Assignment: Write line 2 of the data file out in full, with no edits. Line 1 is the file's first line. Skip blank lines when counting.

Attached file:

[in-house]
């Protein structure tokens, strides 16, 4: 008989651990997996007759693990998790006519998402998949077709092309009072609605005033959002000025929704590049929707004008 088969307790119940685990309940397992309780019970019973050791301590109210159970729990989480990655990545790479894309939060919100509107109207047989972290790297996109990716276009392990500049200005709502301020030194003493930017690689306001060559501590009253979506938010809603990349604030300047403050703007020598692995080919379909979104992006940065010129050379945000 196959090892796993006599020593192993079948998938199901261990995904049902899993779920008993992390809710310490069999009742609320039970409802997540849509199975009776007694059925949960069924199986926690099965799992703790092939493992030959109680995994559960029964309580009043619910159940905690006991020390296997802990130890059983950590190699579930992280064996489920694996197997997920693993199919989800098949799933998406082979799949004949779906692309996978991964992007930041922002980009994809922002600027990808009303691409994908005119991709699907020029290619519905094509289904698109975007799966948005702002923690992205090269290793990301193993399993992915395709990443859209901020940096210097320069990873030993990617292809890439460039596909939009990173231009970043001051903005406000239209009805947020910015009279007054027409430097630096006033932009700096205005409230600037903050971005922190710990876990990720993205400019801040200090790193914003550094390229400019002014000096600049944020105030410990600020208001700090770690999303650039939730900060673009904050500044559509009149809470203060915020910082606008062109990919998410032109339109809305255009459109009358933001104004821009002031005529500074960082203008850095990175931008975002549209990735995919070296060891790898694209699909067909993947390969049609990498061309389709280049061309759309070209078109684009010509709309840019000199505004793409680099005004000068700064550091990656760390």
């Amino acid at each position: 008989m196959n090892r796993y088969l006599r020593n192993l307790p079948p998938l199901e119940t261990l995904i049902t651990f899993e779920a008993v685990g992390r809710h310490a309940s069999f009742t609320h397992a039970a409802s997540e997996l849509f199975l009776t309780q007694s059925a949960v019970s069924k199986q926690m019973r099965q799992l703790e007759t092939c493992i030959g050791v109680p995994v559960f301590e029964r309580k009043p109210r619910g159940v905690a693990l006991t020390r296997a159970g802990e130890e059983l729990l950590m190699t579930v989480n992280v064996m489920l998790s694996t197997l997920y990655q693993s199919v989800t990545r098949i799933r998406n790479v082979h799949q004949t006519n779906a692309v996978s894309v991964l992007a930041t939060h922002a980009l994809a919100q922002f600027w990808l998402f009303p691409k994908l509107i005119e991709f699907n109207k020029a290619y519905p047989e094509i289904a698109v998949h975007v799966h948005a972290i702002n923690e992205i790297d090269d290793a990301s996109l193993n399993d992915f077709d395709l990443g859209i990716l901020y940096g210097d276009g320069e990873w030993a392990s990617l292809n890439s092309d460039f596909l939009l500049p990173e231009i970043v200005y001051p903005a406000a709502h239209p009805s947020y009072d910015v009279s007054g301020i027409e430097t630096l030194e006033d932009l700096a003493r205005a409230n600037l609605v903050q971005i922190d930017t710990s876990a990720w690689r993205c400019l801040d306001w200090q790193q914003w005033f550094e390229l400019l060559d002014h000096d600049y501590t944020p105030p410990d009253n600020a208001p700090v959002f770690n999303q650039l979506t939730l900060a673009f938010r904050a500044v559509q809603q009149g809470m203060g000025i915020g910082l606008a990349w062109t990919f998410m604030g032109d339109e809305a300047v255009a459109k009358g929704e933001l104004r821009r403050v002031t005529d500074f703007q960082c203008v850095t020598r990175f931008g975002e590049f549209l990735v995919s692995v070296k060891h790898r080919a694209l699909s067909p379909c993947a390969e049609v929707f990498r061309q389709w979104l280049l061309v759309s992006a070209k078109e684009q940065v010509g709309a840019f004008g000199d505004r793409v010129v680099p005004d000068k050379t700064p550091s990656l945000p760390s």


């Protein structure tokens, strides 16, 4: 008989651990997996007759693990998790006519998402998949077709092309009072609605005033959002000025929704590049929707004008 088969307790119940685990309940397992309780019970019973050791301590109210159970729990989480990655990545790479894309939060919100509107109207047989972290790297996109990716276009392990500049200005709502301020030194003493930017690689306001060559501590009253979506938010809603990349604030300047403050703007020598692995080919379909979104992006940065010129050379945000 196959090892796993006599020593192993079948998938199901261990995904049902899993779920008993992390809710310490069999009742609320039970409802997540849509199975009776007694059925949960069924199986926690099965799992703790092939493992030959109680995994559960029964309580009043619910159940905690006991020390296997802990130890059983950590190699579930992280064996489920694996197997997920693993199919989800098949799933998406082979799949004949779906692309996978991964992007930041922002980009994809922002600027990808009303691409994908005119991709699907020029290619519905094509289904698109975007799966948005702002923690992205090269290793990301193993399993992915395709990443859209901020940096210097320069990873030993990617292809890439460039596909939009990173231009970043001051903005406000239209009805947020910015009279007054027409430097630096006033932009700096205005409230600037903050971005922190710990876990990720993205400019801040200090790193914003550094390229400019002014000096600049944020105030410990600020208001700090770690999303650039939730900060673009904050500044559509009149809470203060915020910082606008062109990919998410032109339109809305255009459109009358933001104004821009002031005529500074960082203008850095990175931008975002549209990735995919070296060891790898694209699909067909993947390969049609990498061309389709280049061309759309070209078109684009010509709309840019000199505004793409680099005004000068700064550091990656760390």